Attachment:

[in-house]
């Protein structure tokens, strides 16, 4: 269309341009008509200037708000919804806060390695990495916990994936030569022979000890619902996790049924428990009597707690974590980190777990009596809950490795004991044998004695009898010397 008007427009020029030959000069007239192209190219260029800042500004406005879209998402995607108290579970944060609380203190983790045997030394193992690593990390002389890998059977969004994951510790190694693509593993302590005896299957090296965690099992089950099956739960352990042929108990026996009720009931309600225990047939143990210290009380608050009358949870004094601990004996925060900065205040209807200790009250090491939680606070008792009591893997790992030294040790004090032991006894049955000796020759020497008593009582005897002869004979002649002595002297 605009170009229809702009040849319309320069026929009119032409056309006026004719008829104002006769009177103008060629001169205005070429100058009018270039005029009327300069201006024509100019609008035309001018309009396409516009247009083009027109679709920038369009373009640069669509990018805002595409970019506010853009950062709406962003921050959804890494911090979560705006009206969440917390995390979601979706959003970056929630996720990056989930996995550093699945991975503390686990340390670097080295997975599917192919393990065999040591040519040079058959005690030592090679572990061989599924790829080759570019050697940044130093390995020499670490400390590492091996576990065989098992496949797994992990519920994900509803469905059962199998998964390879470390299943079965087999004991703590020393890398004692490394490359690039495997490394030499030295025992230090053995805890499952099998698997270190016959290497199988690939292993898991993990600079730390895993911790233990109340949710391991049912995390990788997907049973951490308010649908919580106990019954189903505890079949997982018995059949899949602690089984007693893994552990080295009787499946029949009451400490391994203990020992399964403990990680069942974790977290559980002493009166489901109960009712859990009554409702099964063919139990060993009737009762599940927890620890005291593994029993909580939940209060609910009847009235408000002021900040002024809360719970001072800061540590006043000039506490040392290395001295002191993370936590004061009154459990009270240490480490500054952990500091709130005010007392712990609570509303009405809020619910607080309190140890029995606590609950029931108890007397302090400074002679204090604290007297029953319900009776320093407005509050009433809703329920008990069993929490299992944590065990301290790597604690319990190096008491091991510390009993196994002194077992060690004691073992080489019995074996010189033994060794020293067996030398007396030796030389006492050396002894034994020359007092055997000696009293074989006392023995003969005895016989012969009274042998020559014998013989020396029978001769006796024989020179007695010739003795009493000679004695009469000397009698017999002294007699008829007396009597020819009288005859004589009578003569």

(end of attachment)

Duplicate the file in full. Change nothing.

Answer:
[in-house]
């Protein structure tokens, strides 16, 4: 269309341009008509200037708000919804806060390695990495916990994936030569022979000890619902996790049924428990009597707690974590980190777990009596809950490795004991044998004695009898010397 008007427009020029030959000069007239192209190219260029800042500004406005879209998402995607108290579970944060609380203190983790045997030394193992690593990390002389890998059977969004994951510790190694693509593993302590005896299957090296965690099992089950099956739960352990042929108990026996009720009931309600225990047939143990210290009380608050009358949870004094601990004996925060900065205040209807200790009250090491939680606070008792009591893997790992030294040790004090032991006894049955000796020759020497008593009582005897002869004979002649002595002297 605009170009229809702009040849319309320069026929009119032409056309006026004719008829104002006769009177103008060629001169205005070429100058009018270039005029009327300069201006024509100019609008035309001018309009396409516009247009083009027109679709920038369009373009640069669509990018805002595409970019506010853009950062709406962003921050959804890494911090979560705006009206969440917390995390979601979706959003970056929630996720990056989930996995550093699945991975503390686990340390670097080295997975599917192919393990065999040591040519040079058959005690030592090679572990061989599924790829080759570019050697940044130093390995020499670490400390590492091996576990065989098992496949797994992990519920994900509803469905059962199998998964390879470390299943079965087999004991703590020393890398004692490394490359690039495997490394030499030295025992230090053995805890499952099998698997270190016959290497199988690939292993898991993990600079730390895993911790233990109340949710391991049912995390990788997907049973951490308010649908919580106990019954189903505890079949997982018995059949899949602690089984007693893994552990080295009787499946029949009451400490391994203990020992399964403990990680069942974790977290559980002493009166489901109960009712859990009554409702099964063919139990060993009737009762599940927890620890005291593994029993909580939940209060609910009847009235408000002021900040002024809360719970001072800061540590006043000039506490040392290395001295002191993370936590004061009154459990009270240490480490500054952990500091709130005010007392712990609570509303009405809020619910607080309190140890029995606590609950029931108890007397302090400074002679204090604290007297029953319900009776320093407005509050009433809703329920008990069993929490299992944590065990301290790597604690319990190096008491091991510390009993196994002194077992060690004691073992080489019995074996010189033994060794020293067996030398007396030796030389006492050396002894034994020359007092055997000696009293074989006392023995003969005895016989012969009274042998020559014998013989020396029978001769006796024989020179007695010739003795009493000679004695009469000397009698017999002294007699008829007396009597020819009288005859004589009578003569």